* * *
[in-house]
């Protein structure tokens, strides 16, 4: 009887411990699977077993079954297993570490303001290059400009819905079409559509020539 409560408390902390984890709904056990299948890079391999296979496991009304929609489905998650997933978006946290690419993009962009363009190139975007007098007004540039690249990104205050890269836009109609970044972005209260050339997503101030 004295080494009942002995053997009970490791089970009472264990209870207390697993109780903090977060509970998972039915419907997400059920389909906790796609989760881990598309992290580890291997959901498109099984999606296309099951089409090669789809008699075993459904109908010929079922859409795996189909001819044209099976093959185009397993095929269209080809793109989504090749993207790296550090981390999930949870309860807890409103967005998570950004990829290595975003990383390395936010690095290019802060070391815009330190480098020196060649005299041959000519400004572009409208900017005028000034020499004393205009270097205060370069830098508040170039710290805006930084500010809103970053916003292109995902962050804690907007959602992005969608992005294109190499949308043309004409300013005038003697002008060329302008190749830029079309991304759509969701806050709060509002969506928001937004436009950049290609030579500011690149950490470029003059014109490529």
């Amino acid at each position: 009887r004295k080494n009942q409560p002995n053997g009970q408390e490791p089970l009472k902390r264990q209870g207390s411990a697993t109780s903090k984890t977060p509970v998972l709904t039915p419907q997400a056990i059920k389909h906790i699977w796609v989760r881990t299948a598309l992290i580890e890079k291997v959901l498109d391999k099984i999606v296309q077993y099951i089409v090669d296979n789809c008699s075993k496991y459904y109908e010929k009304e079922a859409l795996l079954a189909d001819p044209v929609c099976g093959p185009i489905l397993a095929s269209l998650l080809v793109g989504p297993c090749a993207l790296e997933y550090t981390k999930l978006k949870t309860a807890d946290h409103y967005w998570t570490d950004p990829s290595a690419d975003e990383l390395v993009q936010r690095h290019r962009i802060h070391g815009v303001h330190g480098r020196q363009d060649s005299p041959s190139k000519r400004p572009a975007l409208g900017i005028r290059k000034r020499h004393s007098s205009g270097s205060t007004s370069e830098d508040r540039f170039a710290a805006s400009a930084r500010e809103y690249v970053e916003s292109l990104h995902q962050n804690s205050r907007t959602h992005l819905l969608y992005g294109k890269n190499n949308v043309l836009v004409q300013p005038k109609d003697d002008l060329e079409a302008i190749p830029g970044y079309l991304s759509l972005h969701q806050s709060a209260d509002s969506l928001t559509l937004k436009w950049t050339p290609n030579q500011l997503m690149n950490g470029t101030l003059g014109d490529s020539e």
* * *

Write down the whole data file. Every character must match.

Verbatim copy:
[in-house]
């Protein structure tokens, strides 16, 4: 009887411990699977077993079954297993570490303001290059400009819905079409559509020539 409560408390902390984890709904056990299948890079391999296979496991009304929609489905998650997933978006946290690419993009962009363009190139975007007098007004540039690249990104205050890269836009109609970044972005209260050339997503101030 004295080494009942002995053997009970490791089970009472264990209870207390697993109780903090977060509970998972039915419907997400059920389909906790796609989760881990598309992290580890291997959901498109099984999606296309099951089409090669789809008699075993459904109908010929079922859409795996189909001819044209099976093959185009397993095929269209080809793109989504090749993207790296550090981390999930949870309860807890409103967005998570950004990829290595975003990383390395936010690095290019802060070391815009330190480098020196060649005299041959000519400004572009409208900017005028000034020499004393205009270097205060370069830098508040170039710290805006930084500010809103970053916003292109995902962050804690907007959602992005969608992005294109190499949308043309004409300013005038003697002008060329302008190749830029079309991304759509969701806050709060509002969506928001937004436009950049290609030579500011690149950490470029003059014109490529």
């Amino acid at each position: 009887r004295k080494n009942q409560p002995n053997g009970q408390e490791p089970l009472k902390r264990q209870g207390s411990a697993t109780s903090k984890t977060p509970v998972l709904t039915p419907q997400a056990i059920k389909h906790i699977w796609v989760r881990t299948a598309l992290i580890e890079k291997v959901l498109d391999k099984i999606v296309q077993y099951i089409v090669d296979n789809c008699s075993k496991y459904y109908e010929k009304e079922a859409l795996l079954a189909d001819p044209v929609c099976g093959p185009i489905l397993a095929s269209l998650l080809v793109g989504p297993c090749a993207l790296e997933y550090t981390k999930l978006k949870t309860a807890d946290h409103y967005w998570t570490d950004p990829s290595a690419d975003e990383l390395v993009q936010r690095h290019r962009i802060h070391g815009v303001h330190g480098r020196q363009d060649s005299p041959s190139k000519r400004p572009a975007l409208g900017i005028r290059k000034r020499h004393s007098s205009g270097s205060t007004s370069e830098d508040r540039f170039a710290a805006s400009a930084r500010e809103y690249v970053e916003s292109l990104h995902q962050n804690s205050r907007t959602h992005l819905l969608y992005g294109k890269n190499n949308v043309l836009v004409q300013p005038k109609d003697d002008l060329e079409a302008i190749p830029g970044y079309l991304s759509l972005h969701q806050s709060a209260d509002s969506l928001t559509l937004k436009w950049t050339p290609n030579q500011l997503m690149n950490g470029t101030l003059g014109d490529s020539e």